Monthly Archives: April 2015

radio options

When we demonstrated at the Informatics Jamboree, I found out something I didn’t know about one of my colleagues – he may be working with speech, but he knows all about radios from his past employment.     We had a chat about the difficulties of working in buildings with massive stone walls.  He’s been kind enough to suggest I send him our radio specifications for him to have a look.  I’ve been asked about the radios before, so rather than just email him, I thought I’d explain what we have here.  At the moment, we don’t have a very formal idea of a problem to be solved, but I do have a test in mind that will raise one – trying to monitor the principal areas in our pilot sites (Christ Church Morningside and the Methodists) on as few Pis as possible.  That way we’ll have some idea about range and placing equipment when we start with our alpha test sites.  I know a good few people who’d be interested in the results.

Continue reading radio options

Mini Maker Faire

Heat Hack took a table to the mini maker faire at Summerhall on 19th April as part of the Edinburgh Science Festival. It was an all-day event with thousands of visitors. The maker faire itself is fascinating, there were folk doing traditional crafts like screen printing and upholstery but there were also robots, laser cutters, 3d printers, homemade arcade machines, a piano made from bananas (yes really!) and someone making ice cream with liquid nitrogen.

We took along a candle votive stand we’d made and invited anyone passing to make an LED candle to add to the stand. We also had temperature sensors attached to helium balloons broadcasting the temperature of the ceiling. Oh, and Jean and I did a talk about how the project started and where we hope to be going with it.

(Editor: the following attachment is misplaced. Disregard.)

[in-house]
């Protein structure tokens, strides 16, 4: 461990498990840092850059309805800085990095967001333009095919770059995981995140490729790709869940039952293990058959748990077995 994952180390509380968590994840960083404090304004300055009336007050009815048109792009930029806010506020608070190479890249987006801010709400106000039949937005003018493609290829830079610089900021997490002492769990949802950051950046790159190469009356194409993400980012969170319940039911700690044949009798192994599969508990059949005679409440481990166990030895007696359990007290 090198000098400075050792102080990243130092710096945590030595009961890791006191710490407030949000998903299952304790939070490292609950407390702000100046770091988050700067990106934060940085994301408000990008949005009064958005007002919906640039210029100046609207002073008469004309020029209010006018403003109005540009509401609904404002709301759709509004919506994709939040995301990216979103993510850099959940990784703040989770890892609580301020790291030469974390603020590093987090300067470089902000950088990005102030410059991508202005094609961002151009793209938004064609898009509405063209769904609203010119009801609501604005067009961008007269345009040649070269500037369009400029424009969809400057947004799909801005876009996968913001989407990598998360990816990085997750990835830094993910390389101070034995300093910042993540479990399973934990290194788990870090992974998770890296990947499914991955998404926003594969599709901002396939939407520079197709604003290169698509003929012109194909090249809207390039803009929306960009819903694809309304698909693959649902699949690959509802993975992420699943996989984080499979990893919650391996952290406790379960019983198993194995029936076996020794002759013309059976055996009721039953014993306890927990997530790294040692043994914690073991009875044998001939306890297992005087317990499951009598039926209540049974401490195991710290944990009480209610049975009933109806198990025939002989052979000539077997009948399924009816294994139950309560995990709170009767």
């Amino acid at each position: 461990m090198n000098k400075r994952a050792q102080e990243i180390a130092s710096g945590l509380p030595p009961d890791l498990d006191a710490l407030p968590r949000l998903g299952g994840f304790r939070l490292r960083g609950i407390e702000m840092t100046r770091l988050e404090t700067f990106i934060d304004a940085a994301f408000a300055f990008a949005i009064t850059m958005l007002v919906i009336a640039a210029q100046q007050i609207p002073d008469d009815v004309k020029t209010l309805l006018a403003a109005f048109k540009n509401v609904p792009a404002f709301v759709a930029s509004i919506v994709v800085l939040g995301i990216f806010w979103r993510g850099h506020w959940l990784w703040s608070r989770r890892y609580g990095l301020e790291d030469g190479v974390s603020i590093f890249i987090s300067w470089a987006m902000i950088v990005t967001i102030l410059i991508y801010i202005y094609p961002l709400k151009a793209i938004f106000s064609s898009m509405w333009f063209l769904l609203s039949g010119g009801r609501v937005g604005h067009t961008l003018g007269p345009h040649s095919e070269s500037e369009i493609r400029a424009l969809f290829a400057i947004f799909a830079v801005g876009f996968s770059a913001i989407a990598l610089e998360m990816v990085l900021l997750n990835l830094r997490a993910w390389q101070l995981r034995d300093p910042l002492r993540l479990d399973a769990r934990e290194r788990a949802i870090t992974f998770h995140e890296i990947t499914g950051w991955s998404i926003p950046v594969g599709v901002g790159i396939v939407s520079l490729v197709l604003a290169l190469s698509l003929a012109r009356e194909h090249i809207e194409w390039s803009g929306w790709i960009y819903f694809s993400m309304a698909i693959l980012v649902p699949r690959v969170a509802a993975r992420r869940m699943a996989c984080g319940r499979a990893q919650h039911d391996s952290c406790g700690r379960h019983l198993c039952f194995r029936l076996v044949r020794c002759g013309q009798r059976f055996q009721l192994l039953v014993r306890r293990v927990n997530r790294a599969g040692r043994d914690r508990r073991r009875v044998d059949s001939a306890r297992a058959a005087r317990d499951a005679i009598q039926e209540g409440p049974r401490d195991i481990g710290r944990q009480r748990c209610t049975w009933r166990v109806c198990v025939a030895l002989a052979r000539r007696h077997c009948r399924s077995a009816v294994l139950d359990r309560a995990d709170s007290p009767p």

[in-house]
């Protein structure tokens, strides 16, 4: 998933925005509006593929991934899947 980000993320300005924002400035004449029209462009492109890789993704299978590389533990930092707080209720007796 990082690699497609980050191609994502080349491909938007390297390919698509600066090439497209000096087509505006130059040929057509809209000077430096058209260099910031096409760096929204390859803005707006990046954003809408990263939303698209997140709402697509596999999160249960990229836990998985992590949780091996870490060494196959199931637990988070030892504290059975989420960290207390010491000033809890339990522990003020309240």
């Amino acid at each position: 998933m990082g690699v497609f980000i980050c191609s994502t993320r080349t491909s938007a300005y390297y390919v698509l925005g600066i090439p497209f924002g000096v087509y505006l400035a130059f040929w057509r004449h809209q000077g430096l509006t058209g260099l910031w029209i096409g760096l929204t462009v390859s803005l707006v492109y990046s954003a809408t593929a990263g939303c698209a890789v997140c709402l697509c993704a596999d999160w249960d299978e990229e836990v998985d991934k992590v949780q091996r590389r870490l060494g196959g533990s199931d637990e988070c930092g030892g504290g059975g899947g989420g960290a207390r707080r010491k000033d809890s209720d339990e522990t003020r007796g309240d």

There was so much good energy in the faire that it was a great day all round, not only demonstrating our makes and talking about what we’re hoping to do with Heat Hack, but also seeing what other groups are up to.

What’s my IP?

A recurring problem we face is connecting to a Raspberry Pi via the network. You put the wi-fi credentials on the SD card, plug in a wi-fi dongle, power up the Pi … and then you need to know what IP address has been assigned to enable you to connect to it from another computer. This isn’t an issue if using the Pi as a normal computer with monitor and keyboard attached, but we usually run them ‘headless’ with just the JeeNode receiver or a camera attached.

As part of building a standard SD card image I’ve been putting together several alternative ways for connecting to a headless Pi:

  • Serial cable. This is a very reliable fallback for when other methods have failed. The default Raspbian distribution configures a login terminal on the serial port and this will be available so long as it hasn’t been disabled to make way for another device on the GPIO pins.
    You will need a serial to USB converter such as one of the JeeNode USB BUBs or an FTDI cable.
    Using male-to-female jumper wires, connect GND, TX and RX on the Pi to the serial converter. Note that TX on the Pi goes to RX on the converter and vice-versa.
    IMG_20150424_170159
    On the connected computer open a serial console (e.g. using PuTTY on Windows). You will need to find the relevant serial port e.g. COM3 on Windows or /dev/ttyUSB0 on Linux. The Arduino serial terminal can be used but isn’t very good for entering text. The correct baud rate is 115200.